Book of Battle of Britain Obituaries

Martin Mace

In what Winston Churchill called its darkest hour, Britain's survival as an independent country in the summer of 1940 rested on the shoulders of a small number of young men.
Date Published :
August 2021
Publisher :
Frontline Books
Series :
The Telegraph Book of Obituaries
Illustration :
32 black and white illustrations
Format Available    QuantityPrice
Binding. : Hardback
ISBN : 9781526785152
Pages : 344
Dimensions : 9.25 X 6 inches
Stock Status : Not Yet Published. Available for Pre-Order


In what Winston Churchill called its darkest hour, Britain’s survival as an independent country in the summer of 1940 rested on the shoulders of a small number of young men. They came be to referred to as ‘The Few’, a term that was immortalized by the Prime Minister in a speech to the House of Commons in August 1940, and which now indicates those airmen who qualify for the Battle of Britain Clasp to the 1939-1945 Star.

‘The Few’ helped transform the fearful days of the summer of 1940 when Britain stood on the brink of invasion. To many, they were the heroes of the age. Though seen as the knights of the air, the reality was that these young men knew only too painfully well that each day might be their last. One moment of carelessness, one mistake, one effort too far, could prove fatal, as was so often the case.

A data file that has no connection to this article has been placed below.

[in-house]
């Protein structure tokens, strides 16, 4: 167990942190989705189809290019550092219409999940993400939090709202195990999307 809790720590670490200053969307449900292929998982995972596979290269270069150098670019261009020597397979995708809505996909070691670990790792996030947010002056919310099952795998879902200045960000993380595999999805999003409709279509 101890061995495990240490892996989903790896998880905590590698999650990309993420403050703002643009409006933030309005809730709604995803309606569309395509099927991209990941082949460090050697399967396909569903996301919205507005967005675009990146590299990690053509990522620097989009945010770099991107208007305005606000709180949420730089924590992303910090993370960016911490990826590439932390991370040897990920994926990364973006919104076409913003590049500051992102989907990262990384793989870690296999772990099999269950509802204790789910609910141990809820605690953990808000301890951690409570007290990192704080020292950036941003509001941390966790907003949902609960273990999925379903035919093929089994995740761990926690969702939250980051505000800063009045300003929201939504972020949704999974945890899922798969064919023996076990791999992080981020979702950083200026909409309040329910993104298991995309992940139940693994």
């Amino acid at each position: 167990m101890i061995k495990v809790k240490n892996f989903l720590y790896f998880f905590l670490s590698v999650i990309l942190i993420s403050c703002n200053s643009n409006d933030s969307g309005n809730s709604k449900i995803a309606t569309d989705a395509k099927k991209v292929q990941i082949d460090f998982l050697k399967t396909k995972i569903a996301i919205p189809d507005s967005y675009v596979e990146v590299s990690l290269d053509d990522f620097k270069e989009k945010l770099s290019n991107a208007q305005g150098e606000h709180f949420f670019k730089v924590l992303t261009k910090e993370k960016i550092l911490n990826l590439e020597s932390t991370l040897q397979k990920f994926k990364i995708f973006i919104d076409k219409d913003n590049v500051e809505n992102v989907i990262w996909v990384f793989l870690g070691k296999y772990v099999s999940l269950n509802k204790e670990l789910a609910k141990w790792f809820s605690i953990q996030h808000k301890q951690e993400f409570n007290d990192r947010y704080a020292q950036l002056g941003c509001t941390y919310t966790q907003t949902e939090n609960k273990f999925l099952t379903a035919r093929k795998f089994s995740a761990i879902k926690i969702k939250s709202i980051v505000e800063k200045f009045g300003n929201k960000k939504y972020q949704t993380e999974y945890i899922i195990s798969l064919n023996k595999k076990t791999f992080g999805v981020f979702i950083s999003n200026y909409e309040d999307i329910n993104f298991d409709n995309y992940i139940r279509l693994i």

The stories of many of those who survived the Battle of Britain, and indeed the Second World War, are told in this fascinating collection of obituaries of ‘The Few’ published in The Daily Telegraph. With some 180 or more individual biographies, the book is divided into three main sections: those who flew Spitfires; the Hurricane pilots; and then the remaining aircrew, including those who served on Blenheims or Defiants, and ground personnel.

Included in this compilation are the obituaries of Squadron Leader Tony Bartley, a Battle of Britain ace who improved the safety of Spitfires, performed aerobatics in the film The First of The Few, and married the actress Deborah Kerr; Air Vice-Marshal J.E. ‘Johnnie’ Johnson, the top-scoring RAF fighter pilot of the Second World War; Squadron Leader Boleslaw ‘Gandi’ Drobinski, a Polish fighter pilot who fought with distinction in the Battle of Britain and ended the war with a confirmed tally of seven Messerschmitt Bf 109s; and Wing Commander John Freeborn.

The exploits of some of these veterans passed into legend, their names familiar. Others are less well-known, but all played their part in holding back the enemy at one of the most crucial moments in British history. Their stores are told here.

About The Author

Martin Mace has been involved in writing and publishing military history for more than twenty-five years. He began his career with local history, writing a book on the Second World War anti-invasion defences and stop lines in West Sussex. Following the success of this book, he established Historic Military Press, which has published a wide range of titles. In 2006 he began working on the idea for Britain at War Magazine, the first issue of which went on sale in May 2007. This publication has grown rapidly to become the best-selling military history periodical on the high street. Martin now devotes his time to writing and editing books.

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